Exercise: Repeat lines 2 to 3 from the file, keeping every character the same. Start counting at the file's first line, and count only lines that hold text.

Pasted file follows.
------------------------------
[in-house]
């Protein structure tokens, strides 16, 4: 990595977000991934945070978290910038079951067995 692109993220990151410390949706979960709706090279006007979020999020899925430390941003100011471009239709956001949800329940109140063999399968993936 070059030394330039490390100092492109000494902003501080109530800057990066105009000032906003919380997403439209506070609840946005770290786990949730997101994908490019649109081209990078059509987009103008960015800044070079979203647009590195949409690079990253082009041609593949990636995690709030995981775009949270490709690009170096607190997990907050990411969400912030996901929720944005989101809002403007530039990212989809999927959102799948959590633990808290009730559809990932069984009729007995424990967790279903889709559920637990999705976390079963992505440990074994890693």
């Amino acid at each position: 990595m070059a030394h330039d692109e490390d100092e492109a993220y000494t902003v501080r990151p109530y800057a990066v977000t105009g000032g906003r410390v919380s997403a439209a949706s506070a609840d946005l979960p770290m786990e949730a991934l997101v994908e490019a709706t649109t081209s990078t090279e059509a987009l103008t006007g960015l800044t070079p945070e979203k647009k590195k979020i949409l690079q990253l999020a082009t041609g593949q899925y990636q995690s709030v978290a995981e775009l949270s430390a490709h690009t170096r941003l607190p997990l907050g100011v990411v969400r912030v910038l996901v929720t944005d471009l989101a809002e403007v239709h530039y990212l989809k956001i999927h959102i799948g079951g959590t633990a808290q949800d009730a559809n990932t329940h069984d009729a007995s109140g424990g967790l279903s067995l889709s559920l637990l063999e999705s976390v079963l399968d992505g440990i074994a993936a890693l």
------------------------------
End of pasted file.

């Protein structure tokens, strides 16, 4: 990595977000991934945070978290910038079951067995 692109993220990151410390949706979960709706090279006007979020999020899925430390941003100011471009239709956001949800329940109140063999399968993936 070059030394330039490390100092492109000494902003501080109530800057990066105009000032906003919380997403439209506070609840946005770290786990949730997101994908490019649109081209990078059509987009103008960015800044070079979203647009590195949409690079990253082009041609593949990636995690709030995981775009949270490709690009170096607190997990907050990411969400912030996901929720944005989101809002403007530039990212989809999927959102799948959590633990808290009730559809990932069984009729007995424990967790279903889709559920637990999705976390079963992505440990074994890693």
């Amino acid at each position: 990595m070059a030394h330039d692109e490390d100092e492109a993220y000494t902003v501080r990151p109530y800057a990066v977000t105009g000032g906003r410390v919380s997403a439209a949706s506070a609840d946005l979960p770290m786990e949730a991934l997101v994908e490019a709706t649109t081209s990078t090279e059509a987009l103008t006007g960015l800044t070079p945070e979203k647009k590195k979020i949409l690079q990253l999020a082009t041609g593949q899925y990636q995690s709030v978290a995981e775009l949270s430390a490709h690009t170096r941003l607190p997990l907050g100011v990411v969400r912030v910038l996901v929720t944005d471009l989101a809002e403007v239709h530039y990212l989809k956001i999927h959102i799948g079951g959590t633990a808290q949800d009730a559809n990932t329940h069984d009729a007995s109140g424990g967790l279903s067995l889709s559920l637990l063999e999705s976390v079963l399968d992505g440990i074994a993936a890693l």